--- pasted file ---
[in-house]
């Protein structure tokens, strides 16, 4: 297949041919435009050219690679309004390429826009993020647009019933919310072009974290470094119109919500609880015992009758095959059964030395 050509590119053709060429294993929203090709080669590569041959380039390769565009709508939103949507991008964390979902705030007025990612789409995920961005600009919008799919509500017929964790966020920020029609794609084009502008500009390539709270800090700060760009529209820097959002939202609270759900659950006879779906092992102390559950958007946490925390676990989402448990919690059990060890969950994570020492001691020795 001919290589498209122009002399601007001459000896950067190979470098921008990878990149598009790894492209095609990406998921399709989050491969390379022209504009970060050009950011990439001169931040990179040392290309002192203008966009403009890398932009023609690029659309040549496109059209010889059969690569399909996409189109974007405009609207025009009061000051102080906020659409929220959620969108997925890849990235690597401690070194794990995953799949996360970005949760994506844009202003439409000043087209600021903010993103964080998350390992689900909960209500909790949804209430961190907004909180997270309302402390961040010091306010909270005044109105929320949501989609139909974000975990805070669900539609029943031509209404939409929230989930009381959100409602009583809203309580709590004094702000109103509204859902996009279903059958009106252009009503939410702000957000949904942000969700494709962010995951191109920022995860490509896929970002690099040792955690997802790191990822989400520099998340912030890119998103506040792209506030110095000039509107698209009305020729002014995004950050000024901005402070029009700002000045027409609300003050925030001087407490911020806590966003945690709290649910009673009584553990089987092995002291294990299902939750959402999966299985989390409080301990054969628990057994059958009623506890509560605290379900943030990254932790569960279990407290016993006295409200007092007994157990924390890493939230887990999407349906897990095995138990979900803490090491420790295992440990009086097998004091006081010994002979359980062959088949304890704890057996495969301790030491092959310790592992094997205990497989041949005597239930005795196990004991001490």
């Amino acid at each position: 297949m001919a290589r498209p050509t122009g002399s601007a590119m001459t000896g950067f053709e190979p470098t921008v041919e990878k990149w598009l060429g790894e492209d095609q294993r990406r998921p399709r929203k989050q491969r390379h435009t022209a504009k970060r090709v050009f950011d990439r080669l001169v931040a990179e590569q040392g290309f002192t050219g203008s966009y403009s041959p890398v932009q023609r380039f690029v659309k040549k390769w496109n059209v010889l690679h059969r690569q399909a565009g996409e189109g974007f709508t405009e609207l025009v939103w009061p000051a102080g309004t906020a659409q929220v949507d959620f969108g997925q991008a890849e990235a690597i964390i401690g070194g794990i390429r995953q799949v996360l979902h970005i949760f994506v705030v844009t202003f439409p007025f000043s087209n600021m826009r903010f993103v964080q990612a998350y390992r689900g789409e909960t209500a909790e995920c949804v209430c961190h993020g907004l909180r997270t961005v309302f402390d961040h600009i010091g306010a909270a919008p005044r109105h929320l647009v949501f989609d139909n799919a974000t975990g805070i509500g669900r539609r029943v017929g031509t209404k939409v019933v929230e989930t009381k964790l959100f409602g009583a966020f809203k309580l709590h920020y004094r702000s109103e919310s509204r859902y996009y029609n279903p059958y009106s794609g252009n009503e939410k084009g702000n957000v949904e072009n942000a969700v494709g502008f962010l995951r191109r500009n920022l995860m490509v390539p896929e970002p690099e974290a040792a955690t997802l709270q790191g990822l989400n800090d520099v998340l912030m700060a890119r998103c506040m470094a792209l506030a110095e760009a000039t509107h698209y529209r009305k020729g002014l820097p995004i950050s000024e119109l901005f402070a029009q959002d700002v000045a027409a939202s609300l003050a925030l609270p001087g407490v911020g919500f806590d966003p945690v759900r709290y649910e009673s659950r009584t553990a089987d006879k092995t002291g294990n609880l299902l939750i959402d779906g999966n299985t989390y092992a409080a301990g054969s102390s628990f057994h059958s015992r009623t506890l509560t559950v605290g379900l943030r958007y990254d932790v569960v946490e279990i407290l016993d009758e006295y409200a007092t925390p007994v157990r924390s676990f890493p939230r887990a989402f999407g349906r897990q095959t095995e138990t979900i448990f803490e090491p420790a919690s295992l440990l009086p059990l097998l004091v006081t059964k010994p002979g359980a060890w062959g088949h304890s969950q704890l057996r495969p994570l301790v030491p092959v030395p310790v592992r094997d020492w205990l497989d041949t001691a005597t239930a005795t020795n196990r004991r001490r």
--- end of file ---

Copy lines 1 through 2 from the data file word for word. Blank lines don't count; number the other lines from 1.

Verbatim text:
[in-house]
């Protein structure tokens, strides 16, 4: 297949041919435009050219690679309004390429826009993020647009019933919310072009974290470094119109919500609880015992009758095959059964030395 050509590119053709060429294993929203090709080669590569041959380039390769565009709508939103949507991008964390979902705030007025990612789409995920961005600009919008799919509500017929964790966020920020029609794609084009502008500009390539709270800090700060760009529209820097959002939202609270759900659950006879779906092992102390559950958007946490925390676990989402448990919690059990060890969950994570020492001691020795 001919290589498209122009002399601007001459000896950067190979470098921008990878990149598009790894492209095609990406998921399709989050491969390379022209504009970060050009950011990439001169931040990179040392290309002192203008966009403009890398932009023609690029659309040549496109059209010889059969690569399909996409189109974007405009609207025009009061000051102080906020659409929220959620969108997925890849990235690597401690070194794990995953799949996360970005949760994506844009202003439409000043087209600021903010993103964080998350390992689900909960209500909790949804209430961190907004909180997270309302402390961040010091306010909270005044109105929320949501989609139909974000975990805070669900539609029943031509209404939409929230989930009381959100409602009583809203309580709590004094702000109103509204859902996009279903059958009106252009009503939410702000957000949904942000969700494709962010995951191109920022995860490509896929970002690099040792955690997802790191990822989400520099998340912030890119998103506040792209506030110095000039509107698209009305020729002014995004950050000024901005402070029009700002000045027409609300003050925030001087407490911020806590966003945690709290649910009673009584553990089987092995002291294990299902939750959402999966299985989390409080301990054969628990057994059958009623506890509560605290379900943030990254932790569960279990407290016993006295409200007092007994157990924390890493939230887990999407349906897990095995138990979900803490090491420790295992440990009086097998004091006081010994002979359980062959088949304890704890057996495969301790030491092959310790592992094997205990497989041949005597239930005795196990004991001490």